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Just installed the latest free version of DELFTship (v. 13.10 (324)). It appears that there are a lot of improvements. Most obvious to the familiar user are revisions to the menu tabs. However, if you dig into the settings, the user now has the option of creating models in centimeters and inches as well as the standard meters and feet. You can also set the decimal precision, which is really handy, since the default was four decimal places.

 

This update may be of interest to modelers, who can now create their digital models in the actual dimensions they will build in. [Edit 2/11/2021: Clarified the nature of the dimensioning changes, now that I understand them better!] Former versions had two dimensional unit choices, Metric (meters) and Imperial (feet). If you created a model in one set of dimensions, then changed them to the other, the model would scale in size up or down depending on the direction of the change because the number of units remained the same. Fore example, if you created a 100-foot vessel mistakenly in meters, then changed to feet, the model would downsize to 100 feet. Now, that is OK if you did make the original error in selecting dimensions. However, if you simply wanted to switch dimensions, to understand the size in the other dimension system, that was a problem. With the latest version, you can switch freely among all four dimensional units without any change in the actual size of the model. I found this useful when working on small details in my Galilee model, where creating things in inches was more appropriate than in feet. Scaling down the hull to model-size is easily performed using the program's Scale feature.

 

There is also a new manual that goes with this version, but I haven't looked at it yet.

 

Terry

 

 

Edited by CDR_Ret
Clarifying the new DELFTship dimensions option.
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  • 2 weeks later...
  • 2 weeks later...
On 1/27/2021 at 10:25 AM, Sailor1234567890 said:

Do you know if Delftship models things like mass, weight, shape etc. to be really useful as a naval architecture program or is it a simple CAD shapes and you have to figure out weight yourself? 

Even in the Free version, there are basic hydrostatic functions available. I haven't tried the more complex ones that involve displacements, material thickness and water density, etc. Those don't usually pertain to a modeler. Back-yard boat builders—yes.

 

Terry

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A Guide to the New DELFTship Background Images Feature

 

Attached are the five parts of a guide I have drafted up to assist modelers who think they want to get their feet wet using DELFTship. It is intended for the complete DELFTship novice, but even those familiar with the program will find this guide useful, I think.

 

Please read Part 1, which includes an intellectual property disclaimer.

 

If you have any comments or corrections, please feel free to post them here so everyone can be aware of them (and I can fix them). I am particularly interested in fixing things that are unclear or don't work as intended.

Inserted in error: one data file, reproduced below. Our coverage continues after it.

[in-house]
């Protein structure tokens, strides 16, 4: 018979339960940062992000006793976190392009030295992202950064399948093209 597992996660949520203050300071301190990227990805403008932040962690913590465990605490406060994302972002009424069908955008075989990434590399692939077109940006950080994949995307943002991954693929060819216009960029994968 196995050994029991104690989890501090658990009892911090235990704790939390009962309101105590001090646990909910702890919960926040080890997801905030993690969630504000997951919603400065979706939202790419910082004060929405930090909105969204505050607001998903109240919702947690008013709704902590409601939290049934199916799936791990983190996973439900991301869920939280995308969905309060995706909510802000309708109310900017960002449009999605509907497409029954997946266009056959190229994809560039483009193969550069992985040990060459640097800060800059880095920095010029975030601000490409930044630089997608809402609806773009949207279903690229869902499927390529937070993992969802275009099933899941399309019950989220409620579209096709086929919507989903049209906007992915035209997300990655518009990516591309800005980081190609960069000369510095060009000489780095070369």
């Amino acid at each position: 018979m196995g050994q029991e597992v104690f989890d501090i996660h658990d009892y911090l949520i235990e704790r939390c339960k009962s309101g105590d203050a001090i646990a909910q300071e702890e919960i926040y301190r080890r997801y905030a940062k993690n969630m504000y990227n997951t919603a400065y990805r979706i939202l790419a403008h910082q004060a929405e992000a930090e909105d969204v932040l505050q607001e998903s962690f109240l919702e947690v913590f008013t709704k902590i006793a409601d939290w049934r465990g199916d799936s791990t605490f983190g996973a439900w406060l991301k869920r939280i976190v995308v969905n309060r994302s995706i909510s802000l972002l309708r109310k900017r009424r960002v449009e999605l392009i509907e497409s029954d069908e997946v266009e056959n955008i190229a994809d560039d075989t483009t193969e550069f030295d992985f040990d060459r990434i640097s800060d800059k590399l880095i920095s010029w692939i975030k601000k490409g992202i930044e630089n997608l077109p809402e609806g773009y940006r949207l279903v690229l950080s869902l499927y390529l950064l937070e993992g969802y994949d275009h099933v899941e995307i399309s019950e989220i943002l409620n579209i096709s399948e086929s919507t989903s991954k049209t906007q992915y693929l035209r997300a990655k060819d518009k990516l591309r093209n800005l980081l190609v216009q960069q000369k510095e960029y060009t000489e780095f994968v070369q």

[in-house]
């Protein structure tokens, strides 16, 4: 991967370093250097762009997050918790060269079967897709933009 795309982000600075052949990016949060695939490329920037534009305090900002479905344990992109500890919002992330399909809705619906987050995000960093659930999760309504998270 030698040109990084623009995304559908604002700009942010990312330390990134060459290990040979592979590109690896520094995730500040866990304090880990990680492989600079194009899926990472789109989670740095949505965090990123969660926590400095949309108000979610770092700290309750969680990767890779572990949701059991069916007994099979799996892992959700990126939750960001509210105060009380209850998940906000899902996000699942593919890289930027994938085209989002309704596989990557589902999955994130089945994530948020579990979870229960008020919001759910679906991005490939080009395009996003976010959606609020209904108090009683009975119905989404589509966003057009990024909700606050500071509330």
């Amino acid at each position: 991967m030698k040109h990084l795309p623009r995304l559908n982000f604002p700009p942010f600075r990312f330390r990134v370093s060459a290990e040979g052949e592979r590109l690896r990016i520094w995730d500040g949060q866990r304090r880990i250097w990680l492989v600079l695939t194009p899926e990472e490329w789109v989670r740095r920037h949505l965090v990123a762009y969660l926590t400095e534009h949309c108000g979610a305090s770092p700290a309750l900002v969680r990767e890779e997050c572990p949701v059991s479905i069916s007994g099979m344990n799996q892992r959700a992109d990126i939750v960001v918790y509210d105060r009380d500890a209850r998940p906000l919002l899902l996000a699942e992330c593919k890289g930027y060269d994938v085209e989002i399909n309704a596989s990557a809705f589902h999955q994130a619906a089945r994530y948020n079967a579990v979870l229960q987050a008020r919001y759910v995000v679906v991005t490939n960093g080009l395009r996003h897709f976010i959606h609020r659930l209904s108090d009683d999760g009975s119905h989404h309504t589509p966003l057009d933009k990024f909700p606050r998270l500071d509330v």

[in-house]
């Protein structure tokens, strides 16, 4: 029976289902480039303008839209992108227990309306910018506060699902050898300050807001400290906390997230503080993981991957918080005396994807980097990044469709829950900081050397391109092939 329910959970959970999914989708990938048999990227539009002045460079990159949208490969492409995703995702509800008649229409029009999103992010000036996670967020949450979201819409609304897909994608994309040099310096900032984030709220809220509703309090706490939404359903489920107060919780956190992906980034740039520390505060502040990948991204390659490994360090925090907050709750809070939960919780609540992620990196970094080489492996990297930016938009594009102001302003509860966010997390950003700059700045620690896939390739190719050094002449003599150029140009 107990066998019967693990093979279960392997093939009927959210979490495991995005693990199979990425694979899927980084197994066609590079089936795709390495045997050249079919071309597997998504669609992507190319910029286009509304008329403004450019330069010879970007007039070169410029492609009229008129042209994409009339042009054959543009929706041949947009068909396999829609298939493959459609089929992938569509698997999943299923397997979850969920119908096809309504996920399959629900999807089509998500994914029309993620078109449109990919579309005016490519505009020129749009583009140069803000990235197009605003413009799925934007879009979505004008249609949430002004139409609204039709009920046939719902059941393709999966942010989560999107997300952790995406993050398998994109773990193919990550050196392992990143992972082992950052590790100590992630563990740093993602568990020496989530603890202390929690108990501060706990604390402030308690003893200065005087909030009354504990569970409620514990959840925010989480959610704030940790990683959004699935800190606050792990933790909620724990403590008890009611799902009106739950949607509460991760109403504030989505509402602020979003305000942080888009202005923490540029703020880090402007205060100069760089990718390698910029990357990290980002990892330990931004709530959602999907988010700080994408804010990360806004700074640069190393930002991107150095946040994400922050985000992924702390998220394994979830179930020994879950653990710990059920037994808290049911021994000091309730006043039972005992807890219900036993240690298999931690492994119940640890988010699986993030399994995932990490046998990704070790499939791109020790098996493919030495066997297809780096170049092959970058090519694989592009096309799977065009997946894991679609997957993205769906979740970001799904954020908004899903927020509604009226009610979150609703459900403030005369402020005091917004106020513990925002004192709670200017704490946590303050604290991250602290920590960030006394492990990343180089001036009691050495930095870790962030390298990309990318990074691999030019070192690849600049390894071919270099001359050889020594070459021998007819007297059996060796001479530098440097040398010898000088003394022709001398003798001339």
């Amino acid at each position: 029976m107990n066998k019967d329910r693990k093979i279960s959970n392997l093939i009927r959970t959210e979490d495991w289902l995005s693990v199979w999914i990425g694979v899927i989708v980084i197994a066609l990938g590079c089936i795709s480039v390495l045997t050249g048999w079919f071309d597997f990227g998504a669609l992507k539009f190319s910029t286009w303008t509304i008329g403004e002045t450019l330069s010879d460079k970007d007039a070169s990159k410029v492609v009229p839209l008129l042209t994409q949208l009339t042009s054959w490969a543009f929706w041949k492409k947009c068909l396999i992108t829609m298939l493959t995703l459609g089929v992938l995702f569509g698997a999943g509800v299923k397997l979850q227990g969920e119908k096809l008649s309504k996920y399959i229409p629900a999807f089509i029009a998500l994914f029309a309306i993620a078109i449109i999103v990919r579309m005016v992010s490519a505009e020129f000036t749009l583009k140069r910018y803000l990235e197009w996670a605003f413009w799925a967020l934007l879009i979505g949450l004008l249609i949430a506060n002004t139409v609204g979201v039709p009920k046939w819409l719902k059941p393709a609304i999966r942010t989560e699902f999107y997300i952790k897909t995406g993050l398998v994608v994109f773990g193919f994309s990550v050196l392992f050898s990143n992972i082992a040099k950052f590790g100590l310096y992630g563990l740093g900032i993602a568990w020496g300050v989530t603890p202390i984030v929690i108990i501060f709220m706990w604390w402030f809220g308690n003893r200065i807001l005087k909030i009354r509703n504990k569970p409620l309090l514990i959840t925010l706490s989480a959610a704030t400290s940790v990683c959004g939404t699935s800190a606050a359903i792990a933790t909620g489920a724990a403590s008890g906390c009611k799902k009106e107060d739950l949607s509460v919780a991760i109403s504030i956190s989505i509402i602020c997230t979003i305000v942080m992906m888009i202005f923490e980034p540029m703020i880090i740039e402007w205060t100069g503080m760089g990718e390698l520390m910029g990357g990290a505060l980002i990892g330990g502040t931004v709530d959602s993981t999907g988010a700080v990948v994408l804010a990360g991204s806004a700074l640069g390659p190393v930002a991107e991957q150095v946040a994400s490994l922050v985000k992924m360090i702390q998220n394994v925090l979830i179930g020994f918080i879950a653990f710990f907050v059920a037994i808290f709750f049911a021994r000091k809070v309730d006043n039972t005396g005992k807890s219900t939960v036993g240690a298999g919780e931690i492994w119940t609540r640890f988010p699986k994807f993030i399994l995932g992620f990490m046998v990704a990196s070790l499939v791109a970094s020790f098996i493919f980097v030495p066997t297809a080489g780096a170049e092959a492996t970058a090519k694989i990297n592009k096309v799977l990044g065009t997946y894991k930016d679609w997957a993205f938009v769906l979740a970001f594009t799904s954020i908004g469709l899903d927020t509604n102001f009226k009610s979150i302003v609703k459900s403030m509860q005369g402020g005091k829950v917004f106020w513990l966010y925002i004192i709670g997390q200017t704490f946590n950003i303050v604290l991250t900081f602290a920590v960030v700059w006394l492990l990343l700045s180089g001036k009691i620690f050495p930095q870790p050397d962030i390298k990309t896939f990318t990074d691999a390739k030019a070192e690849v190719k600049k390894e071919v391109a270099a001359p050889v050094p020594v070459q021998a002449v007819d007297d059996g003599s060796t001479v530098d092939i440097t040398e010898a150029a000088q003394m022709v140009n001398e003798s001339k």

Be sure to install the latest version of DELFTship (13.10 (328 or later)) before you use this guide. It's almost completely incompatible with earlier versions!

 

Thanks.

 

Terry

Part 1-DELFTship_Bkgrd_Images.pdf Part 2-DELFTship_Bkgrd_Images.pdf Part 3-DELFTship_Bkgrd_Images.pdf Part 4-DELFTship_Bkgrd_Images.pdf Part 5-DELFTship_Bkgrd_Images.pdf

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Just for fun, I thought I'd try out whipping out a Sturgeon-class SSN hull using the new background image feature in DELFTship. Setup was really quick. Shaping the hull was another story...

 

image.png.851f80dae8090de41fb70c68a45b097e.png

Plan: USS Sturgeon (SSN 637) by Greg Sharpe 

 

Being an old submariner, I may spend a little time on this!

 

Terry

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Probably the most difficult aspect of a Cold-War-era submarine model is getting the propeller right. Nearly all nations with advanced submarines came to recognize the acoustic advantages of a seven-bladed, minimum cavitation propeller. The blade shapes are extremely complex, requiring the use of a sophisticated, multi-axis, computerized milling machine.

 

I have attempted to approximate a submarine propeller in a variety of 3D CAD programs including Sketchup, Blender, and now DELFTship. None of them are easy to use. There is nothing symmetrical about a propeller, except in rotational symmetry. Even then, one has to get the proper blade shape before you can duplicate and rotate the blades to their proper positions. The blades are 51.429 degrees apart (360° ÷ 7). If you are inclined to create a 3D printable model, then you have to cleanly combine the blades with the hub to make the model manifold. That was the hard part.

 

The following images provide a fairly good approximation of a US nuclear submarine propeller before the advent of the ducted pump-jet types found in the Seawolf- and Virginia-class submarines. This model was created in the latest version of DELFTship. In the process, I discovered several program bugs/properties that made the work even more difficult than it should have been ...

 

Propeller-3.jpg.2efa23032cccd553712f4f3ad8532a37.jpg